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Car Trouble

car loans

Last week the New York Times ran an interesting article about cars fitted with the so-called starter interrupt device.

Many might know that some cars have an engine cut off switch that can be remotely operated. If someone steals your car you might be able to track it and turn the engine off if you have forward thinkingly fitted one. But they are becoming more commonly used today on cars that are sold with lease or debt payment.

And it is extremely simple, I sell you the car and as long as you repay the debt or lease charges the vehicle is yours to do what you will, and drive where you like. But if you miss a payment, I can remotely track your movement and at the moment I see fit I can block the car.

So one morning, you have not made the payment on Friday because you are on holiday, you go out to take your child to school, or the dentist, or the hospital because she is sick, and the car won’t start.

Now I would agree that if you want a car you should pay for it, and that if you don’t keep up payments you may lose it, but there are other knock on effects to using such technology in this way. Of course there is the problem that you might block a car that would be used in an emergency situation, like the one suggested above. But the effect of having such a ready resource in reclaiming the car may lead you to sell it to someone who might have difficulty repaying the loan. If you knew that you might have to first find the car, send a car transporter out to recover it and incur some time and financial interference, you might think twice about selling it to someone with a bad credit rating and precarious situation.

If you know you can just track the car, block it when it is in a good place for you to collect, and always know where it is, then who cares? Give them the car and get it back later.

These devices are currently fitted on about 2 million cars, and the article states that their use is helping to push the use of sub-prime auto loans. I am no financial guru but I have heard a lot of talk and read a lot about sub-prime mortgages, and they don’t get good press.

So even if we put aside the issue of privacy, as the lender can see your every move (I put it aside because if you carry a mobile phone you are in the same boat), there is the problem of physical security in case of malfunction, data protection and of course dragging people into high rate loans and all the associated black market dealings that go with debt. But we should not forget that this technology also means that people who would not be able to buy a car can get hold of one, and people might accept the device if the choice is that of car with device, or no car.

High rate loans are justified because they are high risk, so I might argue that if you take the risk out of the loan then the rate should drop, this does not however seem to be the case (surprisingly).

Read more on the argument through the link to the New York Times above, and let me know in the comments section if you have any experience.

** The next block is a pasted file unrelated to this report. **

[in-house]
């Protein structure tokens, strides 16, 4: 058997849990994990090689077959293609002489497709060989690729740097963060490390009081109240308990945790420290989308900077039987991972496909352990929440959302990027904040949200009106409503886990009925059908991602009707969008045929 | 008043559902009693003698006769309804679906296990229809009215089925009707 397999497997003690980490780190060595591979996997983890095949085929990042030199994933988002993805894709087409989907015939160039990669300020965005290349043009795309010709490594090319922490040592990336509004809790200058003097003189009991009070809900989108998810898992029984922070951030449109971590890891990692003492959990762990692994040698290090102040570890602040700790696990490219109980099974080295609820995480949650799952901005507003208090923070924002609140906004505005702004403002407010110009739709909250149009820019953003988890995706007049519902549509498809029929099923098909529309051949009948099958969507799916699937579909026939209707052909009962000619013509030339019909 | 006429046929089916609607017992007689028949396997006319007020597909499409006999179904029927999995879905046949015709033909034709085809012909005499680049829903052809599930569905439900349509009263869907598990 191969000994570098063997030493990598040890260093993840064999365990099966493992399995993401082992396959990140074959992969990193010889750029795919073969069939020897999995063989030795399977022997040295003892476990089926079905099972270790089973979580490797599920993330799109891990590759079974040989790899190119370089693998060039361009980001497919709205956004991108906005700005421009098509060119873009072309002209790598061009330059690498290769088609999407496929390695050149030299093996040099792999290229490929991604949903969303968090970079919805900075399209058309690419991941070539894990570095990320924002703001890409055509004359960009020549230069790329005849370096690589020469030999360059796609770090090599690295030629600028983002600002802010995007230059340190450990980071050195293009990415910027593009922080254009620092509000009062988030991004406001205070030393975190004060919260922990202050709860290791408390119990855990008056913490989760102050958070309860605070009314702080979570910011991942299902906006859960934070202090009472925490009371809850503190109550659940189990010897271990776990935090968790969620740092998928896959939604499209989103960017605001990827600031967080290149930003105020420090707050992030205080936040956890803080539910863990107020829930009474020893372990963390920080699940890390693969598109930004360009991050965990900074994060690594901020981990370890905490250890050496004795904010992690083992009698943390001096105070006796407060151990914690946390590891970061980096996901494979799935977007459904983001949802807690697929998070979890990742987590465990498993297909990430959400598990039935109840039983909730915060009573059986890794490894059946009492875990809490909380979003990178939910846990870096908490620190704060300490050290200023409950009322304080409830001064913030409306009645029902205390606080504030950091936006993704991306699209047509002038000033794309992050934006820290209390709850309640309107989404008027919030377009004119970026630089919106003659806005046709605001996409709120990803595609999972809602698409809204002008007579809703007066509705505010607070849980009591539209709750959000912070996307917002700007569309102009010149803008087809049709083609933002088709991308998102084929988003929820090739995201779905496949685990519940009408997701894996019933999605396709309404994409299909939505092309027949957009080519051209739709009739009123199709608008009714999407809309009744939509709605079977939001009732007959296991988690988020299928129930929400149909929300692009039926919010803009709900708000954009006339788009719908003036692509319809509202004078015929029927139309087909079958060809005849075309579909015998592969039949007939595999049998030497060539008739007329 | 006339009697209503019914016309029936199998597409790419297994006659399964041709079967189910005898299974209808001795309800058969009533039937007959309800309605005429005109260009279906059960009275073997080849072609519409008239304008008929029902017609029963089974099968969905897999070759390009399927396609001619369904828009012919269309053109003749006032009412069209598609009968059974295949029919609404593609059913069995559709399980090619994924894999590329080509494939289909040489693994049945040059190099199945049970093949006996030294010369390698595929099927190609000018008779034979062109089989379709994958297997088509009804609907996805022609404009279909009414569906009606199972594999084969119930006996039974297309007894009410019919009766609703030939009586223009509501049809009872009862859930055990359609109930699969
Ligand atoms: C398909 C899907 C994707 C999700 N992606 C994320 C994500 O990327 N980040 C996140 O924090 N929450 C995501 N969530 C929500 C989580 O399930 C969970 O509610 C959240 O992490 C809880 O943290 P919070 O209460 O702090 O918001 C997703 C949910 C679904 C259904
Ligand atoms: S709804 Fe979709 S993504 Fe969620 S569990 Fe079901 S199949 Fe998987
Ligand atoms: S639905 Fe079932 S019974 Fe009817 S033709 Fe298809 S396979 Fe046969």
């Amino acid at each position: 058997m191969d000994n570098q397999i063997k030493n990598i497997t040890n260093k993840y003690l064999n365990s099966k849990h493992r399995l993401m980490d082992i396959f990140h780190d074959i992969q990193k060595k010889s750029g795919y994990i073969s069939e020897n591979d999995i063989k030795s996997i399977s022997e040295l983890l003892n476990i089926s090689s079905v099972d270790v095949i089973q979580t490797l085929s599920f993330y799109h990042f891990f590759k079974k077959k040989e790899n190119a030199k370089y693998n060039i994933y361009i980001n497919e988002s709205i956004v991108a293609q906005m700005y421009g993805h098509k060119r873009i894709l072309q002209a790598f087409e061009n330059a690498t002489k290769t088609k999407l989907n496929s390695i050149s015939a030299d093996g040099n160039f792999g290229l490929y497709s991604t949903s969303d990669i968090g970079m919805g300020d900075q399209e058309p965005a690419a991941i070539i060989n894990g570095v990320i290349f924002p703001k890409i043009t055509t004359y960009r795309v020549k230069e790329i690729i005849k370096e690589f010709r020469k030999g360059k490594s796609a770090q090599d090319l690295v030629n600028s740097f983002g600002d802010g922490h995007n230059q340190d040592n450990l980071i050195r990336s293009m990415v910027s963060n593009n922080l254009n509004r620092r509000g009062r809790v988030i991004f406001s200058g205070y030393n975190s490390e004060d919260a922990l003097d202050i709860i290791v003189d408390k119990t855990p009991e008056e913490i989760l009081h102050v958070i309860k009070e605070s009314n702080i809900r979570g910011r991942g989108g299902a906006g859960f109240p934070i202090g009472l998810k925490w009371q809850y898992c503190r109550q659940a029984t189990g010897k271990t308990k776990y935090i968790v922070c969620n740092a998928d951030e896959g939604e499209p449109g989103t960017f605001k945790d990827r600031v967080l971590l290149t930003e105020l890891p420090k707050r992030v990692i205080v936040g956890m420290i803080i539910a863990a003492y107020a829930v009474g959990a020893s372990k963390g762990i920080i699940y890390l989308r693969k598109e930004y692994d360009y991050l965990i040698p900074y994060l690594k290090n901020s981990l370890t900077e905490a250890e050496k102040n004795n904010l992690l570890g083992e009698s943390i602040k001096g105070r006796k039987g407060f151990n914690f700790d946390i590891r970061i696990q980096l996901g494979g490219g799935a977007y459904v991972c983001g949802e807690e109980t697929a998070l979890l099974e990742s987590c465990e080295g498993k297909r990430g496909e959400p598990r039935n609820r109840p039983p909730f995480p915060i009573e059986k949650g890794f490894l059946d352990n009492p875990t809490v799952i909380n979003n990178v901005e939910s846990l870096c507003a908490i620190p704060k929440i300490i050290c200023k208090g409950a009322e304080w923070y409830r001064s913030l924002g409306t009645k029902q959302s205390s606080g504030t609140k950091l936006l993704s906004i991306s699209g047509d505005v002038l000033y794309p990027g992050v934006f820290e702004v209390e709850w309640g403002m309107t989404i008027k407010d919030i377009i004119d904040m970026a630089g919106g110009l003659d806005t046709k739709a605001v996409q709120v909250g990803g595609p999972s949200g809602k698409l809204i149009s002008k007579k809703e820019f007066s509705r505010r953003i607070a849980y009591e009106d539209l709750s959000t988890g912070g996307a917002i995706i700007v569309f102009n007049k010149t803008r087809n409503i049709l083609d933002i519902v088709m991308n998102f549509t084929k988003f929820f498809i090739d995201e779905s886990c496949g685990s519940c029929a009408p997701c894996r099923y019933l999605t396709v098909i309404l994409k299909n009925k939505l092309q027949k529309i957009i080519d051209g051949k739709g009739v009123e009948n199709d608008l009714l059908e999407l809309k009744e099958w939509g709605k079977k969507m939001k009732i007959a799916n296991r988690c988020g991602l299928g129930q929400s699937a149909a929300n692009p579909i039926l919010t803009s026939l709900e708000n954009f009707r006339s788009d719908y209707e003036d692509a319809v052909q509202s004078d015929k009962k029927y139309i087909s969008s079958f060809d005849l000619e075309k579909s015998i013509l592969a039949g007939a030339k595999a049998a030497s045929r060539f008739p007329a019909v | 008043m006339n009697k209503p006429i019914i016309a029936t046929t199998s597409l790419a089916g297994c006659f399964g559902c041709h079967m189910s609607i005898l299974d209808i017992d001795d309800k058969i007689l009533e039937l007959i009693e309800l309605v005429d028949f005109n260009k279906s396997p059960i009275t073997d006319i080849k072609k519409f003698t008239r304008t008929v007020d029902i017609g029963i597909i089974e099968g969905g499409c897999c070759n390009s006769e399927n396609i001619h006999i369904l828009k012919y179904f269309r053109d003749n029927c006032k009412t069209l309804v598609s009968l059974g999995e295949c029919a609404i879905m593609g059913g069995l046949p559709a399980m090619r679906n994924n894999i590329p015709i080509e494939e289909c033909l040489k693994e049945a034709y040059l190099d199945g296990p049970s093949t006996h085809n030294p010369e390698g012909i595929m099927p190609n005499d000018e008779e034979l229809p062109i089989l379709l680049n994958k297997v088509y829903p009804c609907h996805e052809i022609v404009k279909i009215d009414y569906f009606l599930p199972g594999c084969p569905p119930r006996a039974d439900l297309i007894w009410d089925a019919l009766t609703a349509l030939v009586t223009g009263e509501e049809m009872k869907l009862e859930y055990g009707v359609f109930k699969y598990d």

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Using vehicle tracking to save your business money

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Vehicle tracking systems save companies money by giving managers tighter control over their assets and their employees. Adding remote asset management to a fleet of vehicles allows managers to closely track the movements of each company vehicle and the employees it contains, making sure everyone and everything is always on track.UK motorway night-times

Companies that eliminate the waste of idle working and idling vehicles save money on both fuel and labour costs.

The savings start during rush hour. When a vehicle tracker indicates that a vehicle isn’t moving, staff at the company’s base can go to work, locating an alternate route that can put the vehicle back in motion and back on the path toward meeting the day’s performance goals.

Without the GPS tracker, the driver might not be inclined to admit to the traffic slowdown, instead telling managers the call simply took longer than expected.

Getting the vehicle and the worker moving again saves both fuel and labour costs.

If workers at the company’s headquarters determine the traffic jam occurs regularly, they can avoid sending vehicles in that direction at that time of day. That means the company will never waste fuel or labour hours on that traffic hotspot again. The savings continue at break time.

Drivers who are entitled to a break while away from the office are not necessarily at liberty to use the company car to run private errands, and they likely will not be doing that any more if they know a vehicle tracking system is in place. The car stays where it should, which saves the fuel that the driver would have wasted.

After trackers have been in use for a while and employees have adjusted their habits, companies often notice a bump in productivity and sometimes even a reduction in labour costs.

As headquarters-based employees analyse GPS tracker data and identify inefficiencies, even the smallest lapses in routing or driving can be corrected, improving productivity and preventing fuel waste.

Soon, it is possible to imagine company productivity reaching an all-time high because of the savings of remote asset management.
Simply put, vehicle trackers improve labour costs by instilling in employees a sense that the company is serious about operating efficiently. They also allow for route planning that saves fuel as well as analysis of wasteful mistakes to assure they don’t happen again.

For these reasons and many others, GPS trackers make sense for companies that want to save money by exercising tighter control.